284

Quantitative evaluation of noncovalent interactions between glyphosate and dissolved humic substances by NMR spectroscopy.  

PubMed

Interactions of glyphosate (N-phosphonomethylglycine) herbicide (GLY) with soluble fulvic acids (FAs) and humic acids (HAs) at pH 5.2 and 7 were studied by (1)H and (31)P NMR spectroscopy. Increasing concentrations of soluble humic matter determined broadening and chemical shift drifts of proton and phosphorus GLY signals, thereby indicating the occurrence of weak interactions between GLY and humic superstructures. Binding was larger for FAs and pH 5.2 than for HAs and pH 7, thus suggesting formation of hydrogen bonds between GLY carboxyl and phosphonate groups and protonated oxygen functions in humic matter. Changes in relaxation and correlation times of (1)H and (31)P signals and saturation transfer difference NMR experiments confirmed the noncovalent nature of GLY-humic interactions. Diffusion-ordered NMR spectra allowed calculation of the glyphosate fraction bound to humic superstructures and association constants (K(a)) and Gibbs free energies of transfer for GLY-humic complex formation at both pH values. These values showed that noncovalent interactions occurred most effectively with FAs and at pH 5.2. Our findings indicated that glyphosate may spontaneously and significantly bind to soluble humic matter by noncovalent interactions at slightly acidic pH and, thus, potentially pollute natural water bodies by moving through soil profiles in complexes with dissolved humus. PMID:22591574

Mazzei, Pierluigi; Piccolo, Alessandro

2012-06-01

285

The pH-dependence of organofluorine binding domain preference in dissolved humic acid.  

PubMed

In this study we explore the relationship between solution pH and the distribution of the binding interactions at different domains of a dissolved humic acid (HA) for three xenobiotics: pentafluoroaniline (PFA), pentafluorophenol (PFP), and hexafluorobenzene (HFB). The components of HA where xenobiotic interactions occur are identified using the (1)H{(19)F} Reverse Heteronuclear Saturation Transfer Difference (RHSTD) Nuclear Magnetic Resonance (NMR) spectroscopy experiment. At low pH, PFA and PFP interact preferentially with aromatic components of HA. Increasing pH reduces this preference. Conversely, HFB interacts with all components of HA equally, across the entire pH range. The possible roles of both aromatic-specific interactions and conformational changes of HA behind these observations are explored. It is shown that T-oriented ?-? interactions at ?-electron accepting HA structures are slightly stronger for PFA and PFP than for HFB. Using DOSY NMR it is shown that the pH-dependence of the interactions is correlated with changes in the conformation of the carbohydrate components of HA rather than with the aromatic components. It is argued that the observed preference for aromatic HA is caused by restricted access to the non-aromatic components of HA at low pH. These HA components form tightly bound hydrophobic domains due to strong inter- and intra-molecular hydrogen bonds. At high pH, these structures open up, making them more available for interactions with polar compounds. PMID:22863060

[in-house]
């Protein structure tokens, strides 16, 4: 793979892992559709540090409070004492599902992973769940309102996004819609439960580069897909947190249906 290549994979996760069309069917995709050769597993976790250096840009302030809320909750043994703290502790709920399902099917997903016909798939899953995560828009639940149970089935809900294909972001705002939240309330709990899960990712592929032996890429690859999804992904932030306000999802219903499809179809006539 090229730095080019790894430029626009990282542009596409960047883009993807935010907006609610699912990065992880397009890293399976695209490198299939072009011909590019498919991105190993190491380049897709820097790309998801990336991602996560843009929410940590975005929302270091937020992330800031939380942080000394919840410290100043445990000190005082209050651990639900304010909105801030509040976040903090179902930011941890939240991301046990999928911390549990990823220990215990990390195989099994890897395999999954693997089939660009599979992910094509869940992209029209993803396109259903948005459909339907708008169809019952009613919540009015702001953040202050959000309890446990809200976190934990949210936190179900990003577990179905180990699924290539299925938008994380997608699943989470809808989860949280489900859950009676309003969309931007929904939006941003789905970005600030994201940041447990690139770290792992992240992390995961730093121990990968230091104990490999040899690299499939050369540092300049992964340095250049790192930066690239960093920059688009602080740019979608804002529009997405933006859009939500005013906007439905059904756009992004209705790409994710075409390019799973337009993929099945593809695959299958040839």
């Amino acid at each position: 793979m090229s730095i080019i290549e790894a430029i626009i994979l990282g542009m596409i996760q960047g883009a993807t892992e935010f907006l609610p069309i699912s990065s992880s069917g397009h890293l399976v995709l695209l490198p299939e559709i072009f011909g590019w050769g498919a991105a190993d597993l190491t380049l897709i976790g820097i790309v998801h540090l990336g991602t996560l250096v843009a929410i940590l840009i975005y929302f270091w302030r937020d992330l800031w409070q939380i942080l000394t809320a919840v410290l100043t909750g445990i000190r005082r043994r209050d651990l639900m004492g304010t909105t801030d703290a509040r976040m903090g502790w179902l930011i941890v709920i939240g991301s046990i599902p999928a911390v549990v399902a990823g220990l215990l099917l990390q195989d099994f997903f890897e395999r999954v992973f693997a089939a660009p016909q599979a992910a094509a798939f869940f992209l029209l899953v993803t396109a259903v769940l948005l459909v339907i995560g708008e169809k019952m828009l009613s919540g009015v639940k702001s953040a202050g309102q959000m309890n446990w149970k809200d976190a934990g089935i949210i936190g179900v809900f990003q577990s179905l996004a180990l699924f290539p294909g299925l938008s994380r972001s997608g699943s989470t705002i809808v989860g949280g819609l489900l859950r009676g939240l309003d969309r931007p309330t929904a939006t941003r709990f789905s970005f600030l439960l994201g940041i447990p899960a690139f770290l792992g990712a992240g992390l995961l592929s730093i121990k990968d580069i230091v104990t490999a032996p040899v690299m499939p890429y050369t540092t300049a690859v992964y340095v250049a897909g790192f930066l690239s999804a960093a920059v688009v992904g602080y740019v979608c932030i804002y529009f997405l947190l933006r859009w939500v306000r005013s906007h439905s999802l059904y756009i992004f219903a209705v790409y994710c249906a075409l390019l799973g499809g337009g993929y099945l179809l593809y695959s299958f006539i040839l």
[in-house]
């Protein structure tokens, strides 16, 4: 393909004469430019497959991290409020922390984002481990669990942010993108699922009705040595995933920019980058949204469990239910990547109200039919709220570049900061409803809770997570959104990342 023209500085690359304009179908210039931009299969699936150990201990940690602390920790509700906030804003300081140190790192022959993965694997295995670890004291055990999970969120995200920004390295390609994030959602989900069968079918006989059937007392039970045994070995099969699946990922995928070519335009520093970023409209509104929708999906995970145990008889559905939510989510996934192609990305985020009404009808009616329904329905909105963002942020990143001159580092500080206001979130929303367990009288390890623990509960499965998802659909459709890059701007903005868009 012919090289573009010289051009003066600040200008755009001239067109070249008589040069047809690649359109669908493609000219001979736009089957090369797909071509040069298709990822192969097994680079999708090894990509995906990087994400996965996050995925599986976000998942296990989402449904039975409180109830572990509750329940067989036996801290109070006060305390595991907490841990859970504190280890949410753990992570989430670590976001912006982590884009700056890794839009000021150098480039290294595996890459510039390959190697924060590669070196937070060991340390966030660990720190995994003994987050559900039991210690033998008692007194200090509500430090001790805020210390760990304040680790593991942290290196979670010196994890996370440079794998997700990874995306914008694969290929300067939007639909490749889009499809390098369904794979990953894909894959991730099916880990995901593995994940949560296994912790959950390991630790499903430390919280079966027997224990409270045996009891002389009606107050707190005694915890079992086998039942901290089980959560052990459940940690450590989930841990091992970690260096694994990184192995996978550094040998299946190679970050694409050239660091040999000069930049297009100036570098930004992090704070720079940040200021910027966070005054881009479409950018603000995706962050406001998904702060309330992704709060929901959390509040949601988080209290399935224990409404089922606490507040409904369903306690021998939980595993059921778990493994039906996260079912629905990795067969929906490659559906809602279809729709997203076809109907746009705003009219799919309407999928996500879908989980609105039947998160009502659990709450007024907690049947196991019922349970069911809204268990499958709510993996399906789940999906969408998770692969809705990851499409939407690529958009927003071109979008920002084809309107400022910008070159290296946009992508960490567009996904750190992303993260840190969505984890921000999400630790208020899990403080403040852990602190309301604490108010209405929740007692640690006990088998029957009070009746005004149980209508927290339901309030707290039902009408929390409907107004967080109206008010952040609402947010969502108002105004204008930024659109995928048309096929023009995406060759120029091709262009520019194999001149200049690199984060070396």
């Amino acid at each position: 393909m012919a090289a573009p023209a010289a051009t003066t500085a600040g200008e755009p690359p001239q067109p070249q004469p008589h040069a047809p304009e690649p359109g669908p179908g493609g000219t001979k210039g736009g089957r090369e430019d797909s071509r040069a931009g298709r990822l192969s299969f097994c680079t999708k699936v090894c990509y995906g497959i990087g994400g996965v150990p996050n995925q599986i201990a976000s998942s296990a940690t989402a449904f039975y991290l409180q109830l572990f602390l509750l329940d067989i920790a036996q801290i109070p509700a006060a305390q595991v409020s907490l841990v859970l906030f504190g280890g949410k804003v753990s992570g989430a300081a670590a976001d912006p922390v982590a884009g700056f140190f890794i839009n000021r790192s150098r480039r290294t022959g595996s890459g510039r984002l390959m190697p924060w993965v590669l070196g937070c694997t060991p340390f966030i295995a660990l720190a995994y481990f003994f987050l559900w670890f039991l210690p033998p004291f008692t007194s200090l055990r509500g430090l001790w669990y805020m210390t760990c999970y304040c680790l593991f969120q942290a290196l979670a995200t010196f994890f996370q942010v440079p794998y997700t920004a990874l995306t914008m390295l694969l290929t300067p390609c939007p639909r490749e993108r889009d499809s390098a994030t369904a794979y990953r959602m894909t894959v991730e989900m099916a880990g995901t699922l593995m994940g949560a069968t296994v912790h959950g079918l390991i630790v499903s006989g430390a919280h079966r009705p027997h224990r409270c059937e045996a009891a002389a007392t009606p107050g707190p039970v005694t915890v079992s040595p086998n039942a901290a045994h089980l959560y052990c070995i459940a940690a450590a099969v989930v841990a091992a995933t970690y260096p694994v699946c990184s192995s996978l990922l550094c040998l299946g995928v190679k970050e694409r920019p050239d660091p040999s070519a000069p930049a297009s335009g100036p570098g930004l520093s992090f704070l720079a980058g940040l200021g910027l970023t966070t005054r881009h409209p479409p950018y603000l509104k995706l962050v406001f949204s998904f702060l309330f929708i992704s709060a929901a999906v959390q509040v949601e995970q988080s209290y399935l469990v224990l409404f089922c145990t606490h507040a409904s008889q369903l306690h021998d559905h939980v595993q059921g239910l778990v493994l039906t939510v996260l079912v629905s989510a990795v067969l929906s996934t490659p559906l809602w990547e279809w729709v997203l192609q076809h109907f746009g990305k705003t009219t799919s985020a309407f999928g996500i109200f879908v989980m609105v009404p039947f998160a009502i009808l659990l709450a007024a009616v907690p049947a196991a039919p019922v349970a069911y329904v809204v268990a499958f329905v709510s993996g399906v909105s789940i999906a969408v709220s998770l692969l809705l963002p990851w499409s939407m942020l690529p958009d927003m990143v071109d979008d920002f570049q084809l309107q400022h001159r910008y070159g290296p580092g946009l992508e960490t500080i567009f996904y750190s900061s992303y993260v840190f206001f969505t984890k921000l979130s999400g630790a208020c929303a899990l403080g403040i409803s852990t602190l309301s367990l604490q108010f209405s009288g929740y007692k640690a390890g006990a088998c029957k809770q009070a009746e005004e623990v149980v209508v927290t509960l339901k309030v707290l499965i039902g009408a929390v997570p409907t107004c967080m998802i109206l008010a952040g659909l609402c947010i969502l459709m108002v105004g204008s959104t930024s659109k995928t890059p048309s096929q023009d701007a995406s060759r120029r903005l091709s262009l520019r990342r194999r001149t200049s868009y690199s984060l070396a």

Longstaffe, James G; Courtier-Murias, Denis; Simpson, André J

2013-01-01

286

Arsenic adsorption and oxidation at manganite surfaces. 1. Method for simultaneous determination of adsorbed and dissolved arsenic species  

SciTech Connect

Arsenic occurs in the +III oxidation state as a metastable species in oxic waters. Under oxide conditions, As(III) is both more mobile in natural waters and less efficiently removed by water treatment processes than As(V). Other oxidants, however, can react with As(III) more rapidly than oxygen. The oxidation of As(III) by manganite occurs on the time scale of hours. Here, a method is introduced for the rapid determination of the total and dissolved concentrations of arsenic species in this heterogeneous system; absorbed arsenic concentrations are calculated by difference. The oxidation reaction is quenched by the addition of ascorbic acid to effect the reductive dissolution of manganite and concomitant release of adsorbed As(III) and As(V) into solution. Once in solution, As(III) and As(V) are separated using anion-exchange chromatography. Comparison of dissolved and total concentrations of As(III) and As(V) clearly illustrates that the overall conversion rate of As(III) to As(V) in this system would be overpredicted based solely on dissolved As(III) concentrations and underpredicted based solely on dissolved As(V) concentrations. The overall conversion of As(III) to As(V) was more rapid at pH 4 than at pH 6.3 and was unaffected by the presence of boric acid at 95 {micro}M or 3 mM. However, the presence of 200 {micro}M phosphate (at pH 4) decreased the overall rate of conversion of As(III) to As(V). Comparison of total and dissolved As(III) concentrations during the reaction time course demonstrates that the effects of pH and phosphate on adsorbed As(III) concentrations are generally consistent with these kinetic observations.

Chiu, V.Q.; Hering, J.G.

2000-05-15

287

Elementary PhUn Fair - PhUn Week Poster Session EB 2012  

NSDL National Science Digital Library

Approximately 40 high school students, enrolled in the Clinton High School Human Anatomy & Physiology course, organized and hosted a community PhUn Fair. During a week early in the semester, students researched various human physiological systems. The following week, students developed and planned learning stations based on their research. Students received input and feedback from a visiting physiologist, their instructor, and their peers. The culminating event was the PhUn Fair, during which more than 100 second-graders spent an afternoon rotating through eight active learning stations taught by the high school students. All learning stations introduced a different physiological concept through inquiry-based activities. The PhUn Fair concluded with a question and answer period with the visiting physiologist. While the high school students conducted the research and planning during the two weeks prior to the PhUn Fair, initial organization was conducted by the authors during the APS Frontiers in Physiology Fellowship summer research experience. P. Schork was supported by 2011 The American Physiological Society Frontiers in Physiology Fellowship.